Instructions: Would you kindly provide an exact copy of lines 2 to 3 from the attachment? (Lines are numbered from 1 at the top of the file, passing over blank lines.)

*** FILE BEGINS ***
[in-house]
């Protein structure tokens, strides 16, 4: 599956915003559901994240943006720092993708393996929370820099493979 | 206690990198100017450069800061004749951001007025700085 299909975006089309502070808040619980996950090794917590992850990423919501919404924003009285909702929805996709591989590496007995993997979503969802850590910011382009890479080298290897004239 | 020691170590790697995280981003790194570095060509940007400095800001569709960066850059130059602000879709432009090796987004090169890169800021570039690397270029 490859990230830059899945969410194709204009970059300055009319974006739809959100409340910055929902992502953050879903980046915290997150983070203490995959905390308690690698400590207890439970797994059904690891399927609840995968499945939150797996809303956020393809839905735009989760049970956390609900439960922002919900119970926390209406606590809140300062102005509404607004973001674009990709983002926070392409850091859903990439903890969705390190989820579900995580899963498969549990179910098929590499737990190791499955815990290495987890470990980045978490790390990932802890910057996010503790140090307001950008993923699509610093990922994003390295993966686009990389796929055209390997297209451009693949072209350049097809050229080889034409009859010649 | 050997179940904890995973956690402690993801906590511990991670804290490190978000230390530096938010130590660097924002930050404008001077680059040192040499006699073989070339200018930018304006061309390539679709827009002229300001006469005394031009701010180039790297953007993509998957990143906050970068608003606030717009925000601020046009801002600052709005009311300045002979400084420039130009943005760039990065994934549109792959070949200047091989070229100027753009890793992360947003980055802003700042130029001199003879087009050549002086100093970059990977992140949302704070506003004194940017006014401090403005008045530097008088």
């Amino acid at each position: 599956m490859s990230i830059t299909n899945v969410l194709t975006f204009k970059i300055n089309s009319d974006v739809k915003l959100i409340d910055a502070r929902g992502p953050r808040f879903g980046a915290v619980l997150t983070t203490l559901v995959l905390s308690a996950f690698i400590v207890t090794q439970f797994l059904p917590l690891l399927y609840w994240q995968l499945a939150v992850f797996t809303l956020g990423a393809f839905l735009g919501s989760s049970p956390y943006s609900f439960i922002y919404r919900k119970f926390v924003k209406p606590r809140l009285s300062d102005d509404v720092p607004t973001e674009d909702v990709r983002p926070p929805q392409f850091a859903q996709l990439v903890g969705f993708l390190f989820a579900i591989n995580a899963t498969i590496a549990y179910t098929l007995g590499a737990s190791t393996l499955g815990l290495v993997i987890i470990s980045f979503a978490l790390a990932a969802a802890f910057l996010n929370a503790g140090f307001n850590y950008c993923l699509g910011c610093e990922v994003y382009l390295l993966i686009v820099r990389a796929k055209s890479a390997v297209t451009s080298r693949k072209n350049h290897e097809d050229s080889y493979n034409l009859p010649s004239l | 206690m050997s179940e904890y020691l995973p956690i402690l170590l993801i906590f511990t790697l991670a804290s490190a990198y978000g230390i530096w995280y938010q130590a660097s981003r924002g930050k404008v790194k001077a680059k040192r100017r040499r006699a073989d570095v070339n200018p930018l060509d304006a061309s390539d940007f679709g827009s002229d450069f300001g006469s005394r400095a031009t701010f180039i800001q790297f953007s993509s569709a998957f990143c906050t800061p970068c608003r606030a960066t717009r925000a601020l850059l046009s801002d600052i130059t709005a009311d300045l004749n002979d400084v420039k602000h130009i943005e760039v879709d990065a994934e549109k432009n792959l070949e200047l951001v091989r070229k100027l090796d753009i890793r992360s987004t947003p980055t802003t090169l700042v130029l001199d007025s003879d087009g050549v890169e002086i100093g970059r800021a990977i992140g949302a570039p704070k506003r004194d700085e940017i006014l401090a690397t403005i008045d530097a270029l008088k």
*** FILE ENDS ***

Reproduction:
């Protein structure tokens, strides 16, 4: 599956915003559901994240943006720092993708393996929370820099493979 | 206690990198100017450069800061004749951001007025700085 299909975006089309502070808040619980996950090794917590992850990423919501919404924003009285909702929805996709591989590496007995993997979503969802850590910011382009890479080298290897004239 | 020691170590790697995280981003790194570095060509940007400095800001569709960066850059130059602000879709432009090796987004090169890169800021570039690397270029 490859990230830059899945969410194709204009970059300055009319974006739809959100409340910055929902992502953050879903980046915290997150983070203490995959905390308690690698400590207890439970797994059904690891399927609840995968499945939150797996809303956020393809839905735009989760049970956390609900439960922002919900119970926390209406606590809140300062102005509404607004973001674009990709983002926070392409850091859903990439903890969705390190989820579900995580899963498969549990179910098929590499737990190791499955815990290495987890470990980045978490790390990932802890910057996010503790140090307001950008993923699509610093990922994003390295993966686009990389796929055209390997297209451009693949072209350049097809050229080889034409009859010649 | 050997179940904890995973956690402690993801906590511990991670804290490190978000230390530096938010130590660097924002930050404008001077680059040192040499006699073989070339200018930018304006061309390539679709827009002229300001006469005394031009701010180039790297953007993509998957990143906050970068608003606030717009925000601020046009801002600052709005009311300045002979400084420039130009943005760039990065994934549109792959070949200047091989070229100027753009890793992360947003980055802003700042130029001199003879087009050549002086100093970059990977992140949302704070506003004194940017006014401090403005008045530097008088």
């Amino acid at each position: 599956m490859s990230i830059t299909n899945v969410l194709t975006f204009k970059i300055n089309s009319d974006v739809k915003l959100i409340d910055a502070r929902g992502p953050r808040f879903g980046a915290v619980l997150t983070t203490l559901v995959l905390s308690a996950f690698i400590v207890t090794q439970f797994l059904p917590l690891l399927y609840w994240q995968l499945a939150v992850f797996t809303l956020g990423a393809f839905l735009g919501s989760s049970p956390y943006s609900f439960i922002y919404r919900k119970f926390v924003k209406p606590r809140l009285s300062d102005d509404v720092p607004t973001e674009d909702v990709r983002p926070p929805q392409f850091a859903q996709l990439v903890g969705f993708l390190f989820a579900i591989n995580a899963t498969i590496a549990y179910t098929l007995g590499a737990s190791t393996l499955g815990l290495v993997i987890i470990s980045f979503a978490l790390a990932a969802a802890f910057l996010n929370a503790g140090f307001n850590y950008c993923l699509g910011c610093e990922v994003y382009l390295l993966i686009v820099r990389a796929k055209s890479a390997v297209t451009s080298r693949k072209n350049h290897e097809d050229s080889y493979n034409l009859p010649s004239l | 206690m050997s179940e904890y020691l995973p956690i402690l170590l993801i906590f511990t790697l991670a804290s490190a990198y978000g230390i530096w995280y938010q130590a660097s981003r924002g930050k404008v790194k001077a680059k040192r100017r040499r006699a073989d570095v070339n200018p930018l060509d304006a061309s390539d940007f679709g827009s002229d450069f300001g006469s005394r400095a031009t701010f180039i800001q790297f953007s993509s569709a998957f990143c906050t800061p970068c608003r606030a960066t717009r925000a601020l850059l046009s801002d600052i130059t709005a009311d300045l004749n002979d400084v420039k602000h130009i943005e760039v879709d990065a994934e549109k432009n792959l070949e200047l951001v091989r070229k100027l090796d753009i890793r992360s987004t947003p980055t802003t090169l700042v130029l001199d007025s003879d087009g050549v890169e002086i100093g970059r800021a990977i992140g949302a570039p704070k506003r004194d700085e940017i006014l401090a690397t403005i008045d530097a270029l008088k």